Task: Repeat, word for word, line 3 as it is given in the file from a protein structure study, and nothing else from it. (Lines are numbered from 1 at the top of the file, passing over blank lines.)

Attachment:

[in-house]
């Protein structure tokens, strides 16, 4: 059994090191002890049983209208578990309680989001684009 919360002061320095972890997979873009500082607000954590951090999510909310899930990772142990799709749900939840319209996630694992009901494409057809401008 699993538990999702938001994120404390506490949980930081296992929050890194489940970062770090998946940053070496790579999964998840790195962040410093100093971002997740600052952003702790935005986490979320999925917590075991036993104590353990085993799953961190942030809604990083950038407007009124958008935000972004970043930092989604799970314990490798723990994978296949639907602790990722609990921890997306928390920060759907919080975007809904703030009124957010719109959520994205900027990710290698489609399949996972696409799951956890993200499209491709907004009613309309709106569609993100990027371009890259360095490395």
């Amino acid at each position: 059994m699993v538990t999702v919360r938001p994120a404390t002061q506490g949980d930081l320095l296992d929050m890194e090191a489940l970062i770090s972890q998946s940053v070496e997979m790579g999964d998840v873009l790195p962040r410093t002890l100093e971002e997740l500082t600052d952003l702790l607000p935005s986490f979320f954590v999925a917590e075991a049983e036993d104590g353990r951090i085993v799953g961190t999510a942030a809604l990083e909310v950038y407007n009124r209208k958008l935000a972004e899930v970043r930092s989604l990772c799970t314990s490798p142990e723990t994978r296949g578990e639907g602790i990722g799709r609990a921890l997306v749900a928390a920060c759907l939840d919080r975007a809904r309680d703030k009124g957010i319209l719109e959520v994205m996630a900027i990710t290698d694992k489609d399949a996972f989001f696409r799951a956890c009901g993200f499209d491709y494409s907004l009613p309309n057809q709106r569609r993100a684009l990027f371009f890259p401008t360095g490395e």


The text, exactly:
């Amino acid at each position: 059994m699993v538990t999702v919360r938001p994120a404390t002061q506490g949980d930081l320095l296992d929050m890194e090191a489940l970062i770090s972890q998946s940053v070496e997979m790579g999964d998840v873009l790195p962040r410093t002890l100093e971002e997740l500082t600052d952003l702790l607000p935005s986490f979320f954590v999925a917590e075991a049983e036993d104590g353990r951090i085993v799953g961190t999510a942030a809604l990083e909310v950038y407007n009124r209208k958008l935000a972004e899930v970043r930092s989604l990772c799970t314990s490798p142990e723990t994978r296949g578990e639907g602790i990722g799709r609990a921890l997306v749900a928390a920060c759907l939840d919080r975007a809904r309680d703030k009124g957010i319209l719109e959520v994205m996630a900027i990710t290698d694992k489609d399949a996972f989001f696409r799951a956890c009901g993200f499209d491709y494409s907004l009613p309309n057809q709106r569609r993100a684009l990027f371009f890259p401008t360095g490395e």